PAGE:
PROVO — The story of "Silent Night," a feature film by BYU Broadcasting, came full circle last week when the Catholic Academy of Communication Professionals honored the film with Brigham Young University's first Gabriel Award.
Although sponsored by the Catholic Academy, which is officially recognized by the Vatican, Gabriel Award recipients do not have to be religious. Rather, the awards recognize excellence in various categories, including news, documentaries and drama. "Silent Night" was recognized in a national television entertainment category.
"It's our intent to shine a light on media that is positive, that uplifts the human spirit," said John Kearns, a chairman for the Gabriel Awards committee.
The film follows the true story of Joseph Mohr, a Catholic priest and composer, and the events that led him to compose the internationally popular carol, "Silent Night." BYU broadcasting had hoped Mohr's compelling story would be effective in reaching beyond BYUtv's usual LDS audience, Scott Swofford, BYU Broadcasting creative director, said. However, the film's creators did not fully anticipate just how widely the film would be accepted.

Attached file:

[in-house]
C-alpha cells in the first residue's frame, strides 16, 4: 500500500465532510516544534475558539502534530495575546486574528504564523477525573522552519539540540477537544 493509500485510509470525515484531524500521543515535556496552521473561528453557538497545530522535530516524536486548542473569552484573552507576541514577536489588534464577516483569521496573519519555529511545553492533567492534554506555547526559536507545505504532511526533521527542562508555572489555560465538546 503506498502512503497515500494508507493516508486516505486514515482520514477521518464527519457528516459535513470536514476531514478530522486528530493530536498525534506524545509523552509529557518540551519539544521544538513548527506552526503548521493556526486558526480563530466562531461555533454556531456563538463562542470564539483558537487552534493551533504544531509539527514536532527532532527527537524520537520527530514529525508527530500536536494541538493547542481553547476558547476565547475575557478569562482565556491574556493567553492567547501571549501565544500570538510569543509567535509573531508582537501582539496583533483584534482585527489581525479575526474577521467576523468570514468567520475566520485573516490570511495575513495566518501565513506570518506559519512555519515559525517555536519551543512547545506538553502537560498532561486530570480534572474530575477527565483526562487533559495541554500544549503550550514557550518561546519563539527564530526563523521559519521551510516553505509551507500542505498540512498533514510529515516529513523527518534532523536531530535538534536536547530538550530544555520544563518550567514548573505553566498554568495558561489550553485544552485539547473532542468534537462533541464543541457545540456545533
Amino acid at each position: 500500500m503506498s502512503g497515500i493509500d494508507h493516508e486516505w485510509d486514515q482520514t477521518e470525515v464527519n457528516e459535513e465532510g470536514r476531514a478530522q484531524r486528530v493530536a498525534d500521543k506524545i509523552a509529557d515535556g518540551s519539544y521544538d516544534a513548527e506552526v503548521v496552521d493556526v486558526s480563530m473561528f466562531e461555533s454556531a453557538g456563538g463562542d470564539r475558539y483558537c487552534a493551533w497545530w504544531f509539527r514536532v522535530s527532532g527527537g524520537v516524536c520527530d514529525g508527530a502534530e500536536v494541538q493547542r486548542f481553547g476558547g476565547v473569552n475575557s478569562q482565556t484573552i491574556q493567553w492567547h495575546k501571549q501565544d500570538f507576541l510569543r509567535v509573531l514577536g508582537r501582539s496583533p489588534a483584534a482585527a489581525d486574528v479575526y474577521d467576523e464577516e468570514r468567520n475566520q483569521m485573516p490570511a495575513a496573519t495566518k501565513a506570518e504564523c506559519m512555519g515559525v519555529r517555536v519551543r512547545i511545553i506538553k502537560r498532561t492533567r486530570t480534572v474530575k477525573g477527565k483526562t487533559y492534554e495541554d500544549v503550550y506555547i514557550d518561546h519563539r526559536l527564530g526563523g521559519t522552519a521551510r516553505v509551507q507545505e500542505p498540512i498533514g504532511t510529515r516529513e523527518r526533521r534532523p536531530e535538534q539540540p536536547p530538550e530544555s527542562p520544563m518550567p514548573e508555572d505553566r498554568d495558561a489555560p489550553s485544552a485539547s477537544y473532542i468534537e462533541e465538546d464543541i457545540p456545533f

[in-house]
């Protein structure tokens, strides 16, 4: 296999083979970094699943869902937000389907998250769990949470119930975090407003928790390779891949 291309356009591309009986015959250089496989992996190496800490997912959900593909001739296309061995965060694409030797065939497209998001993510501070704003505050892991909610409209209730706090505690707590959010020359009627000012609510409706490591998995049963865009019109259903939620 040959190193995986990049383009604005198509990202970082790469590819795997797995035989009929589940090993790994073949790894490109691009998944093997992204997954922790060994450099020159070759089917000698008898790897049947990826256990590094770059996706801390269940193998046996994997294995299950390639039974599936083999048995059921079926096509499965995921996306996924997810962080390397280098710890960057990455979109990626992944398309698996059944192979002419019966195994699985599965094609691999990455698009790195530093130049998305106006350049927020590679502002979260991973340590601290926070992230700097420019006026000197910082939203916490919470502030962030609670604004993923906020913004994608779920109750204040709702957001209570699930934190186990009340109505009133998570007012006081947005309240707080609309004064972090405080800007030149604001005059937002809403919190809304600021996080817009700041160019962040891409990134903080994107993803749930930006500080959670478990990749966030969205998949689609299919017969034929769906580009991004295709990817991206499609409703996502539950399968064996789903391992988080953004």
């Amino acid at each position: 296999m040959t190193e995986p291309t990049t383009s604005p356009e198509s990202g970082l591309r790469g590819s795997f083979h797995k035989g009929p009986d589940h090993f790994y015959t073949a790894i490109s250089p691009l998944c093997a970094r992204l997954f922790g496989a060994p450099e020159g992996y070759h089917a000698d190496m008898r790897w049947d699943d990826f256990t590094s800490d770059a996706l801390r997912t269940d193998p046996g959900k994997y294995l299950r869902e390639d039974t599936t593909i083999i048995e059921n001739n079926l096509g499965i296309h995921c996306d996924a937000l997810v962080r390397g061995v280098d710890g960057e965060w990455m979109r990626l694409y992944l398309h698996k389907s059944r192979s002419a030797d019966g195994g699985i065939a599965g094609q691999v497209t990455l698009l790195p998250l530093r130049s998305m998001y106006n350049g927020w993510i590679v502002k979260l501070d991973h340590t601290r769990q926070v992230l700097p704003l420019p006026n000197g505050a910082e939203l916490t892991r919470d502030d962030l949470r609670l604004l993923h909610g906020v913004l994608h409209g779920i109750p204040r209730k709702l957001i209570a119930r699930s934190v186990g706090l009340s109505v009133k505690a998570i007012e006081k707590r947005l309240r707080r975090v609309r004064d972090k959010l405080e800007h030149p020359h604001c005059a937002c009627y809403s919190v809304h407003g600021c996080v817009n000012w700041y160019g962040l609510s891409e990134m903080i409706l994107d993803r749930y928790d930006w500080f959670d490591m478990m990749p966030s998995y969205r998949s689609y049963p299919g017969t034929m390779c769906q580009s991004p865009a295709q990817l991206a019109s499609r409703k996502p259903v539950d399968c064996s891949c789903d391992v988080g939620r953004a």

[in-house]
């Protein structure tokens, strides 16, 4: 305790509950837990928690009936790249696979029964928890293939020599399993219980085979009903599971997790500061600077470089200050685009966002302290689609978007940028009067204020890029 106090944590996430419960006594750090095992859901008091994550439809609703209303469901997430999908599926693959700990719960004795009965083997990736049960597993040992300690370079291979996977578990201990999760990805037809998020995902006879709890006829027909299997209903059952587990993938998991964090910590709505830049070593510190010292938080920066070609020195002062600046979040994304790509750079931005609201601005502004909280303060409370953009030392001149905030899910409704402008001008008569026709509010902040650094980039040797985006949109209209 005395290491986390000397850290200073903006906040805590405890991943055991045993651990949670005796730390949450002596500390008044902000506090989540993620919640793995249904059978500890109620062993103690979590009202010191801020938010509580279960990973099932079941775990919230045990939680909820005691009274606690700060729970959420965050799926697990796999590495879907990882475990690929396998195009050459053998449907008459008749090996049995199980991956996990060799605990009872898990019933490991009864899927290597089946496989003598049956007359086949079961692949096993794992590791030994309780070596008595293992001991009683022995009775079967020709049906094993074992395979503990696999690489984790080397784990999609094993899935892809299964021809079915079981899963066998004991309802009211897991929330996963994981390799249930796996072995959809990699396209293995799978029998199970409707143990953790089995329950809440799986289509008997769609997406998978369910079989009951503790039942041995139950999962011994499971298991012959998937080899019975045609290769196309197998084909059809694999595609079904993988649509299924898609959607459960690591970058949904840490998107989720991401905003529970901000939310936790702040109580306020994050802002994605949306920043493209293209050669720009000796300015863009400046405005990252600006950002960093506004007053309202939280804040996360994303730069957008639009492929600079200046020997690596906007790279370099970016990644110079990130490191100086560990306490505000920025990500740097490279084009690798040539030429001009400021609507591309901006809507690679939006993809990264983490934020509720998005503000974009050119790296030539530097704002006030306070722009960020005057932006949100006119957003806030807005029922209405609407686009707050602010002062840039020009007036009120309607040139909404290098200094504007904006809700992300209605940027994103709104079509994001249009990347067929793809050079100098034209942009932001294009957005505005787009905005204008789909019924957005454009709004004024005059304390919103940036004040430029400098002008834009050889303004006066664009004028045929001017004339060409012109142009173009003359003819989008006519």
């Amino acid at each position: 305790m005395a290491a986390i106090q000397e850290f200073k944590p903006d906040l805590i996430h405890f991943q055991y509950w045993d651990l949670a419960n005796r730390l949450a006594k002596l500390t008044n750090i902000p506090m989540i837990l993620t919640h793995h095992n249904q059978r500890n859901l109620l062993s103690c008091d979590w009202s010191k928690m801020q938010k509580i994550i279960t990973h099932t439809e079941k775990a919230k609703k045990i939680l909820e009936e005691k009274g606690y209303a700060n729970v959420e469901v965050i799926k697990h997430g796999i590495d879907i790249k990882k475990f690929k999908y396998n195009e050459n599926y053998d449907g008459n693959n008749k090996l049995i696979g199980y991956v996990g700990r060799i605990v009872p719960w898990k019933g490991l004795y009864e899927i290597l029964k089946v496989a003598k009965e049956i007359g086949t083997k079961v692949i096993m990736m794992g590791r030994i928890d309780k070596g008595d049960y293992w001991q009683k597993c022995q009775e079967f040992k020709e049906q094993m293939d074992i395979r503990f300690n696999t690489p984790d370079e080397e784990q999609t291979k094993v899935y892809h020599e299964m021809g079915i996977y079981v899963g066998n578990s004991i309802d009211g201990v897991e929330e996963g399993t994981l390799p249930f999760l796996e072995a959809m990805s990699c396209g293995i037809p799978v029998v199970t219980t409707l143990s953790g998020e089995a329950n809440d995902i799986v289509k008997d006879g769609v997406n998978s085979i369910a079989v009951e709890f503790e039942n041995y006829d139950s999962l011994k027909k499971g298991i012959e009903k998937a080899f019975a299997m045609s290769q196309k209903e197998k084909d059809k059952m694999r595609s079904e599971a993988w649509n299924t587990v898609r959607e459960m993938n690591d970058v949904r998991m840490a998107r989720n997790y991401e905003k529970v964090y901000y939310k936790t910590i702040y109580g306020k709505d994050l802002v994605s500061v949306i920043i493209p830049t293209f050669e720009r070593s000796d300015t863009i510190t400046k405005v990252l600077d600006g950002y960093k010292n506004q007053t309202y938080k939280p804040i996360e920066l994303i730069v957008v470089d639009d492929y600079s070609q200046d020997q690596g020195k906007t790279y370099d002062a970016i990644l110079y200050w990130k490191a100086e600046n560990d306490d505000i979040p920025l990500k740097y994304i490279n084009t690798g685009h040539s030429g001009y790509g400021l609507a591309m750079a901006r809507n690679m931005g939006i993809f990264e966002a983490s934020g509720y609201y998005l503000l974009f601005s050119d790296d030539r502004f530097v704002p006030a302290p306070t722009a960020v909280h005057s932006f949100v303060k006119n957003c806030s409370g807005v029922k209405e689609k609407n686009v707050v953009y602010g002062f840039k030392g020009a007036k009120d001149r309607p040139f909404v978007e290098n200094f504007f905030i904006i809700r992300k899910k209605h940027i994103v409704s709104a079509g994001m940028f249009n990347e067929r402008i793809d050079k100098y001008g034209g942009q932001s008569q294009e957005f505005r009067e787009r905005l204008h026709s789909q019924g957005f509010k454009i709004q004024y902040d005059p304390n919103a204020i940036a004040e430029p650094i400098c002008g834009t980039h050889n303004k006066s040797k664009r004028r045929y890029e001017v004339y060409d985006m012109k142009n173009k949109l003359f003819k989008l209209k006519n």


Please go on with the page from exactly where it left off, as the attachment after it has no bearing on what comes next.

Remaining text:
"We're a little surprised by how widely it has been embraced," said Swofford, who was also an executive producer on the "Silent Night" project. "But we had great faith in the story."
When he composed "Silent Night" in 1818, Mohr wrote the lyrics in German, directly defying orders from his superiors, who insisted on Latin. The chapel organ broke down the night of the song's debut, and Mohr quickly rearranged his composition to be performed by his choir, accompanied by a guitar.
The movie was filmed on-site in Austria and directed by Christian Vuissa. The Mormon filmmaker, who resides in Austria, was able to cast some of Europe's best television actors for the film. It debuted in December 2012.
As with all projects from BYU Broadcasting, "Silent Night" is freely available online from BYUtv. BYU Broadcasting also released the film on DVD.
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